The Boy without a face
Once upon a time far, far in the woods lived a lonely boy. He had no friends, and no family. Every night an angel would come and give him a new toy in exchange that he may never leave the woods. Oh so lovingly would she sing the child to sleep.
One fine day, when the sky was blue and the birds merry, the boy wandered where he shouldn’t wander. He thought what he shouldn’t have been thinking. He raised his weary brow and looked up at the walls he was now reached. Wailing in vain he grabbed his face and began to weep.
“Come now, you must not cry. Your future is with me. The world is a terror. Come with me. I will protect you.” The voice was that of the angel who came from the skies. She led the sad child back toward the trees.
That night the boy awoke after the angel had left. He was full of ideas an soon he would try them out. He took a shovel and a few berries and went on his way. As quietly as he could he walked on dry leaves. Through the murky swamps and past the willows, that cast shadows of evil demons coming to grab who ever woke them from their shallow slumber.
The child was very frightened and shivered with fear and guilt for never before had he deceived the Angel who loved him. He walked on with every ounce of courage he had in his small frail body. Lady fortune had abandoned the poor boy this night for he had fallen into the pool of floating dreams. At the bottom of the pool waiting for him was Mr. Puffing Blow Fish of destiny.
The little boy swam across to near the fish and asked
Fish oh fish
Nether I have been,
To see the world beyond,
Of this I am keen.
Tired and lonely
I am scared and tiny
Please help me.
The fish gave him a grain of rice and said, “This grain will give you all the food you need for your journey ahead.” The child was confused but took the grain anyway. As he swam away he thought about what was to come. Struggling out of the pond he began to move ahead on all fours with haste. But that was not to be, because he was very tired.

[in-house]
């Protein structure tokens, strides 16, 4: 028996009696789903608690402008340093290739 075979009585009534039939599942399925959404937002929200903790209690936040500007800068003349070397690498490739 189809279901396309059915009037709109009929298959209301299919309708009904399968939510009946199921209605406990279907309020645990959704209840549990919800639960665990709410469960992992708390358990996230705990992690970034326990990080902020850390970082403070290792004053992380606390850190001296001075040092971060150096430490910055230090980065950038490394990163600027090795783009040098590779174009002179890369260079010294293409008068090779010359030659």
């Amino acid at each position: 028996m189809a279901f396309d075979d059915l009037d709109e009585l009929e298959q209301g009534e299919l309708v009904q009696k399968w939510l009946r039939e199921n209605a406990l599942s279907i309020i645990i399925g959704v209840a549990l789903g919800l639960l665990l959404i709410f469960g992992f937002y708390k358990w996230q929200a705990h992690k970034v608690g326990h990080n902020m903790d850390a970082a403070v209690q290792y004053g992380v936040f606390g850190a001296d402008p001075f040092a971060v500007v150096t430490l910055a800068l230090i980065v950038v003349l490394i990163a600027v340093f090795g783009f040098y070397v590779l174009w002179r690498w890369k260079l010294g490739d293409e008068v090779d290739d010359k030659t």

The grain of rice fell out of his hands and onto the ground of creepers and thorns. And the child bled from the hands and face, as he frantically looked for it. Finally the wretched grain was found and all felt well again.
On his way almost reaching the wall the boy fell and decided to lay there for an hour or two. When time came to move on he was too tired to dig. His little hands could barely lift the shovel. But he picked it up and hit the wall thrice before falling to the ground.
“Who goes there?” enquired three voices in unison. “It is I. Tim. Please let me pass.” The walls shudder and slowly, the ground shaking, move away to reveal a beautiful path ahead. And with the eager most first step, the boy moved onto the path full of purple roses. And as he walked ahead, he heard a beautiful voice calling his name. It wasn’t that of the angel, but of someone else, someone younger and very near. As he opened his eyes he was no longer on the path with purple flowers anymore. He woke up to be the commanding officer of a unit posted in Burma.
Her name was Rose, and she was beautiful. Just like his mother. “Tim! Look here! Look at me!”
After which the entire building blew up and neither of them survived, except a photograph in Tim’s pocket of his mother, him and his tenth birthday gift, a goldfish.